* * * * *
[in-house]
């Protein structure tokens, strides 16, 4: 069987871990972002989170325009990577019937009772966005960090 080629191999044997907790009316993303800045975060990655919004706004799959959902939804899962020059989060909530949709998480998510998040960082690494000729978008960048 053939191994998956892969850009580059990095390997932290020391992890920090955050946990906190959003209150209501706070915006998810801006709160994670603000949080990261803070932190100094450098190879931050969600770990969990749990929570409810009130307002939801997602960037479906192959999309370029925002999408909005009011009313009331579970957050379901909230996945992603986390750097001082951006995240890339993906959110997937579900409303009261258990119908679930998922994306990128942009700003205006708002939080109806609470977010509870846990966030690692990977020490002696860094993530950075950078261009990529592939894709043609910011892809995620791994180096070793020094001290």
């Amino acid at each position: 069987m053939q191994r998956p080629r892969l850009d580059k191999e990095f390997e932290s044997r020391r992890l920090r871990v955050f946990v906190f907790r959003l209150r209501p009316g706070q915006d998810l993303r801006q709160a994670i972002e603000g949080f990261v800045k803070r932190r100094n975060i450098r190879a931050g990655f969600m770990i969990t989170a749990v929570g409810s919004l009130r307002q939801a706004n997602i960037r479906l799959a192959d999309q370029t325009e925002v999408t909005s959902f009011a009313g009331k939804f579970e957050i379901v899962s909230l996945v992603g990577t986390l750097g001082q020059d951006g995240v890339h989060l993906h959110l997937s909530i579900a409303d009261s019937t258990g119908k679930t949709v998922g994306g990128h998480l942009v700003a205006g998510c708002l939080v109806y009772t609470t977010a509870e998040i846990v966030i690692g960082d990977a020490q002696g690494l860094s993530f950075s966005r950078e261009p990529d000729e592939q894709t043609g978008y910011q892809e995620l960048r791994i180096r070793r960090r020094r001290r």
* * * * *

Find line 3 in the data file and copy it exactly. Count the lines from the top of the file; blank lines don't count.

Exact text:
């Amino acid at each position: 069987m053939q191994r998956p080629r892969l850009d580059k191999e990095f390997e932290s044997r020391r992890l920090r871990v955050f946990v906190f907790r959003l209150r209501p009316g706070q915006d998810l993303r801006q709160a994670i972002e603000g949080f990261v800045k803070r932190r100094n975060i450098r190879a931050g990655f969600m770990i969990t989170a749990v929570g409810s919004l009130r307002q939801a706004n997602i960037r479906l799959a192959d999309q370029t325009e925002v999408t909005s959902f009011a009313g009331k939804f579970e957050i379901v899962s909230l996945v992603g990577t986390l750097g001082q020059d951006g995240v890339h989060l993906h959110l997937s909530i579900a409303d009261s019937t258990g119908k679930t949709v998922g994306g990128h998480l942009v700003a205006g998510c708002l939080v109806y009772t609470t977010a509870e998040i846990v966030i690692g960082d990977a020490q002696g690494l860094s993530f950075s966005r950078e261009p990529d000729e592939q894709t043609g978008y910011q892809e995620l960048r791994i180096r070793r960090r020094r001290r």